It is not unusual to come across someone who has been wounded by the institutional Church, either through an unjust action of a priest, or a misuse of authority by a prelate, or an unfair dismissal from a diocesan position.
There are countless grievances that people can experience within the family of the Church. Maybe the patron saint for such people should be Mary MacKillop.
In an age of autocratic bishops and few opportunities for women to influence the shape of the Church, this extraordinary woman prevailed in the vision the Lord had given her.
Opposition to her work came mainly from the Church hierarchy. But she was undaunted, not in any rebellious way, but simply through faith, humility and courage.
The account of her unfair excommunication by Bishop Sheil of Adelaide is riveting reading. She was accused of inciting the sisters to rebellion against the bishop’s authority, and of challenging his power to alter the Rule of the emerging congregation which she had founded.
The first accusation was never proven. The second was not true either.
Mary did acknowledge the bishop’s right to change the Rule, but because of the seriousness of the changes proposed, she insisted that the sisters had the right to decide whether to leave the institute or to take vows under what would have been, in effect, a new Rule.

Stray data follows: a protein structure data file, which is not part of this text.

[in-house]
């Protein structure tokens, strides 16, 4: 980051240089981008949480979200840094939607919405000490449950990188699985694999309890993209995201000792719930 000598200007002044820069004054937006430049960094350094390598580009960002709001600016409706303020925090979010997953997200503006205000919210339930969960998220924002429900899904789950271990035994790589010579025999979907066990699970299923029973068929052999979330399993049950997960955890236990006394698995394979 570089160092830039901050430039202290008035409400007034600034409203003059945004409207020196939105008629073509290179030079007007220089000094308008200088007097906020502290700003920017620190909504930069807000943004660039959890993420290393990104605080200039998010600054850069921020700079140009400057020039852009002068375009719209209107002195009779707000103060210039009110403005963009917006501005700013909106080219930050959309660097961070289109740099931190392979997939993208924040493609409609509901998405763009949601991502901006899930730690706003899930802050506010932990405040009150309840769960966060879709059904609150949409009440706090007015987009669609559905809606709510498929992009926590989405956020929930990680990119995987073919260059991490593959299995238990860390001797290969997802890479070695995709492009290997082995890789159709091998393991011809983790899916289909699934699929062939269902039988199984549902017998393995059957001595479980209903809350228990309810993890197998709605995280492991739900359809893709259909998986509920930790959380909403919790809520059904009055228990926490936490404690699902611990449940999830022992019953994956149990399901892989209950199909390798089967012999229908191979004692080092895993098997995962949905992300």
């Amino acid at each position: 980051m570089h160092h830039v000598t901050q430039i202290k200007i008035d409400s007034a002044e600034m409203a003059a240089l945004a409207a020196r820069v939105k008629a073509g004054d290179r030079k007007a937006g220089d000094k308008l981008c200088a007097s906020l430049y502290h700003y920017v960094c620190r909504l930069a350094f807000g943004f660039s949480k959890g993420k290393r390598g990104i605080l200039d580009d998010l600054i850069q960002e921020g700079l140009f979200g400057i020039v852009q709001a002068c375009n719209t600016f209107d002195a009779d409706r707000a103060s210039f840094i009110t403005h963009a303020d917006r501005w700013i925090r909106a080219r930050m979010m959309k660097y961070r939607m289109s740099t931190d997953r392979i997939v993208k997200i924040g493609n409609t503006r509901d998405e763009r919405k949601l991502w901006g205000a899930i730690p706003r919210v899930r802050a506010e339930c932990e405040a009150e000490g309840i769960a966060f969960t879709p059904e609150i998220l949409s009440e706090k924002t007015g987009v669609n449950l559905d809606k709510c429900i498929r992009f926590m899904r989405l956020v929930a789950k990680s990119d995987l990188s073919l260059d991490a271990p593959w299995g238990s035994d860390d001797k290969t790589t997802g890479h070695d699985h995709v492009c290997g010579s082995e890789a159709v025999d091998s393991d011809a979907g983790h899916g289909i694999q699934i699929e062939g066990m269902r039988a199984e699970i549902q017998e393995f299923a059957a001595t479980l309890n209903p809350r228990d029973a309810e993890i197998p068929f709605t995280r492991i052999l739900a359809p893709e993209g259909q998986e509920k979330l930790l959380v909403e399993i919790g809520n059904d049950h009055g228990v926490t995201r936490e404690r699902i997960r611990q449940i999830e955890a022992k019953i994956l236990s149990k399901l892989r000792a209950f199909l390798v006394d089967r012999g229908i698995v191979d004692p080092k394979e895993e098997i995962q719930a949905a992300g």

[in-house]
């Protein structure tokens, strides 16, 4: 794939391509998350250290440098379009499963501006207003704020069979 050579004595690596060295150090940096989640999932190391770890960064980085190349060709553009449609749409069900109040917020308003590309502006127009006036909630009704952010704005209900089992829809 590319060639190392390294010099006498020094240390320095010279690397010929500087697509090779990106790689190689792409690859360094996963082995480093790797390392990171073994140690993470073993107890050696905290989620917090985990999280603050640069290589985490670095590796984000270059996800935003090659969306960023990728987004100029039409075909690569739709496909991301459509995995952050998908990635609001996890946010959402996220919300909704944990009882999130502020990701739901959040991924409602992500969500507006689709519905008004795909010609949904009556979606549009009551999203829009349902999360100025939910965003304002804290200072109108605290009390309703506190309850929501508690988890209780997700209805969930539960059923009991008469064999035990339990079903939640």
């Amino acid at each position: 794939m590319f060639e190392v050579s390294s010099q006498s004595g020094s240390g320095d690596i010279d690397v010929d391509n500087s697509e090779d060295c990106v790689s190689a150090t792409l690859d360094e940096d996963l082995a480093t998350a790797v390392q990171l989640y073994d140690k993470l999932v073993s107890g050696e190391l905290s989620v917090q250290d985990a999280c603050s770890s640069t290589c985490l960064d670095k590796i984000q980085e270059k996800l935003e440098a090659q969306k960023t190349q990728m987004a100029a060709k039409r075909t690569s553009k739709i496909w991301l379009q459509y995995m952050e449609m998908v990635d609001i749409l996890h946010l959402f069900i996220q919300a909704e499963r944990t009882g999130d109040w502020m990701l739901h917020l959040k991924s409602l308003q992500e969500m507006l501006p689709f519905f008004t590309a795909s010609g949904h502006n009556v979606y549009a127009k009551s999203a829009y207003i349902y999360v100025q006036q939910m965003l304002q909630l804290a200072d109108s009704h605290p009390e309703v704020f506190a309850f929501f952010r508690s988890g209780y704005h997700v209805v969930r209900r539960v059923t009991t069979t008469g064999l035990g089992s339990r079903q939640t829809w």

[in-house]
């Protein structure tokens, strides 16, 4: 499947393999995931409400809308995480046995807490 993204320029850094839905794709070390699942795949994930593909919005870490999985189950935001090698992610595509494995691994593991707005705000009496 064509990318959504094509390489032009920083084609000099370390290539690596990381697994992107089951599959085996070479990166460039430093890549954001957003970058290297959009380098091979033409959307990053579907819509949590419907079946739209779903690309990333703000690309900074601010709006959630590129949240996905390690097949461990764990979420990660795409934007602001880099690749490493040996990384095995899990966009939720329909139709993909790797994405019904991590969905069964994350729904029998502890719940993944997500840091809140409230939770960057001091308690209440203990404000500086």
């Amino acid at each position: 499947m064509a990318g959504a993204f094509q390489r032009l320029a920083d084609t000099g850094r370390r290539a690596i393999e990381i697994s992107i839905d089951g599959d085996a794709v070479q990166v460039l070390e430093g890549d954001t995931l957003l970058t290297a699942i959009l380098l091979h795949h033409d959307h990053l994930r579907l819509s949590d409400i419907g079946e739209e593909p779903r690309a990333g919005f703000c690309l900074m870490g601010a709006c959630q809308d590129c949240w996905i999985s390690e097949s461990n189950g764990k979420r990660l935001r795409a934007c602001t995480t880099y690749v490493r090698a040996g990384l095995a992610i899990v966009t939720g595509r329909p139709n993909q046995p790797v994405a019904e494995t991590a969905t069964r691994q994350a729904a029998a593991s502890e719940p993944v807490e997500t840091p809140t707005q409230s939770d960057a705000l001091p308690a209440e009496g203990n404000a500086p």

The way Mary received her extreme penalty underlines the truth that mercy and forgiveness are graces from on high. The bishop complete with mitre and crozier, stood in the chapel, with Mary kneeling humbly before him.
He solemnly pronounced the excommunication for the reasons of disobedience and rebellion, and accused Mary of infecting the convent with spiritual pride and worldly wickedness. This is her description of how she felt:
“I really felt like one in a dream. I seemed not to realise the presence of the bishop and priests; I know I did not see them; but I felt, oh, such a love for their office, a love, a sort of reverence for the very sentence which I then knew was being in full force passed upon me. I do not know how to describe the feeling, but I was intensely happy and felt nearer to God than I had ever felt before. The sensation of the calm beautiful presence of God I shall never forget.”
Consistently, at this time of crisis, and in many other times when accusations and condemnations were levelled against her, Mary showed the grace of forgiveness, deciding not to malign her accusers, but to love those who persecuted her. At the time of her excommunication, which was no doubt her greatest testing, she wrote to her mother not to speak against her detractors. She simply said, “The dear old bishop has made a terrible mistake.”
She saw her sufferings at the hands of Church authorities as somehow within the provident love of God, who had allowed it to happen, so he could bring greater good out of it all.
Her later vindication proved that this was indeed God’s hidden purpose.